There Is Jerry Mac in Everyone
Do you have cherished misheard lyrics hiding in your closet behind your Lisa Frank folder collection and your Supersoaker? Are you willing to come clean with your Mondegreens? Misheard lyrics – or Mondegreens – are as universal as stepping on Legos while barefoot. Like the childhood pasttime, Mondegreens seem perfectly logical until the harsh light of linear notes and adulthood is shone on them. Here are some of my most beloved Mondegreens.
- “There is Jerry Mac in Everyone”. For the record this is my sister’s Mondi, but if my Law & Order serves me correctly, I am what they call an accessory after the fact as I perpetrated the fraud well into my Karaoking singing adulthood. I never question Jerry Mac or why he was in all of us. I figured he was like that kid on St. Elsewhere whose interpretation of reality I just had to accept. The correct lyric is…”There is good and bad in everyone” and it comes to us by way of the can’t we all just get along classic “Ebony and Ivory” by Sir P-Mac and Mr. Songs in the Key of Stevie – Stevie Wonder.
- “There ain’t no telling who you might meet, a movie star or maybe even an idiot cheese!”. I always chalked this up to my limited experience with the inner workings of Car Washes and the colorful language used by its esteemed workers. It never occurred to me I had just misheard the lyric and moreover, that my interpretation didn’t make one lick of sense. The correct lyric: “There ain’t no telling who you might meet, a movie star or maybe even an Indian Chief.” Thanks to Rose Royce for clarifying their 70s hit “Car Wash”.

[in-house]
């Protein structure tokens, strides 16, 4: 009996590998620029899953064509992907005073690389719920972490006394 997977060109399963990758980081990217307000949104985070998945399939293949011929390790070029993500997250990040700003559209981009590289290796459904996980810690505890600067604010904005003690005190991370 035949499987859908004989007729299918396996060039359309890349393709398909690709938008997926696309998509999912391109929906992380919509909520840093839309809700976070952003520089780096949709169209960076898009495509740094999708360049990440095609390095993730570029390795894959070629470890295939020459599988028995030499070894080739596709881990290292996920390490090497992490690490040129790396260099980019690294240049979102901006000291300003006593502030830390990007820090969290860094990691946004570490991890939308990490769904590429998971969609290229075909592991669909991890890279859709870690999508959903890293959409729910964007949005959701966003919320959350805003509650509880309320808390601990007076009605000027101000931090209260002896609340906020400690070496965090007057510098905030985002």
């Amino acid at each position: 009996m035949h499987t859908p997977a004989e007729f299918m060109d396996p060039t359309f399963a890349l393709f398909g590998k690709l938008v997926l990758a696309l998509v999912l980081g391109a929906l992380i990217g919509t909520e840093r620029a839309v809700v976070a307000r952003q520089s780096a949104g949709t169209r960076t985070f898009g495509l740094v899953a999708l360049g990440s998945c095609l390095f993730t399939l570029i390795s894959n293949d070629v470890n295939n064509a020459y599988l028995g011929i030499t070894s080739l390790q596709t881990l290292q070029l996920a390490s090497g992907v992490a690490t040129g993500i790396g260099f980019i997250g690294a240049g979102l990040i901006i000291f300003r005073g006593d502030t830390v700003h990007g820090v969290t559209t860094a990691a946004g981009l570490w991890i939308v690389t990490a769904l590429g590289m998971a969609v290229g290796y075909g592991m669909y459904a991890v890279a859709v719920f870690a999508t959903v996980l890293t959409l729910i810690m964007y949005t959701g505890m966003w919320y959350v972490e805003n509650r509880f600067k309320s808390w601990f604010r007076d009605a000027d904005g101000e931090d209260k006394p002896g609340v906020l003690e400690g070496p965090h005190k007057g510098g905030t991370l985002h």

- “Walter was running. Children were running…”. Siouxsie’s infectious hit Cities in the Dust has a wealth of confusion not only in its lyrics but the video is a bit of a head scratcher too. Who was this mysterious Walter and why was he running? Was he running after the children? The lyrics do not unravel this mystery. Oh yeah and the correct lyric, “WATER WAS RUNNING” only adds more confusion than it difuses.
- “Nigga can’t drive with a broken back, but at least he can polish the fender”. And thus a complicated relationship with Billy Joel was born. From what I knew of the complex history between Blacks and Italians I figure this was Mr. Joel’s way of addressing that via song. It would be MUCH later that I realize he was saying, “Nicky can’t drive with a broken back.” and therefore the song, Moving Out, was not tackling white flight. Oops. My bad.
- “You didn’t count on me when you were counting on your ovaries, oh oh oh…”. Oh that Billy Joel’s Greatest Hits gave me more trouble than Rubik’s damn cube. On the surface this seemed a lovely turn of phrasing, but well it’s not. The correct lyric from Only the Good Die Young is, “You didn’t count me when you were counting on your rosary, oh oh oh…”, which I suppose makes a lot more sense. Virigina, they didn’t give you quite enough information, indeed.
Okay, Fry Babies, make with the Mondegreens. I know you have them. More importantly, I know you’re dying to share them with the rest of the class.